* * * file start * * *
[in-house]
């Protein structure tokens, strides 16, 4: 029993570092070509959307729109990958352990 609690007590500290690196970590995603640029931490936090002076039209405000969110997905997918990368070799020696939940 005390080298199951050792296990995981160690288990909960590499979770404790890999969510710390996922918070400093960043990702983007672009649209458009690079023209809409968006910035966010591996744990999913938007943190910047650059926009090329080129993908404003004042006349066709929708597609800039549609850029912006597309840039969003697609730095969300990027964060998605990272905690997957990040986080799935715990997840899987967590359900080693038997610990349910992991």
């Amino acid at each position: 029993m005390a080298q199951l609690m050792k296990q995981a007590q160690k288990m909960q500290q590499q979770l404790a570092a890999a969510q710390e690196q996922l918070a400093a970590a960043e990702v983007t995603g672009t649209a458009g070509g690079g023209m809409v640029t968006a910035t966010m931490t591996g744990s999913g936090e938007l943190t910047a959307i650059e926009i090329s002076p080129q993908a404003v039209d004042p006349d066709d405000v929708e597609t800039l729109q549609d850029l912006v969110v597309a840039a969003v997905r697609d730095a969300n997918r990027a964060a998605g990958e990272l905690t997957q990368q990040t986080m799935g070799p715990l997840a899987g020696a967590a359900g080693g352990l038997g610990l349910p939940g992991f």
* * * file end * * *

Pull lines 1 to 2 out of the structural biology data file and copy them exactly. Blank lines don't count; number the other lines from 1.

[in-house]
């Protein structure tokens, strides 16, 4: 029993570092070509959307729109990958352990 609690007590500290690196970590995603640029931490936090002076039209405000969110997905997918990368070799020696939940 005390080298199951050792296990995981160690288990909960590499979770404790890999969510710390996922918070400093960043990702983007672009649209458009690079023209809409968006910035966010591996744990999913938007943190910047650059926009090329080129993908404003004042006349066709929708597609800039549609850029912006597309840039969003697609730095969300990027964060998605990272905690997957990040986080799935715990997840899987967590359900080693038997610990349910992991």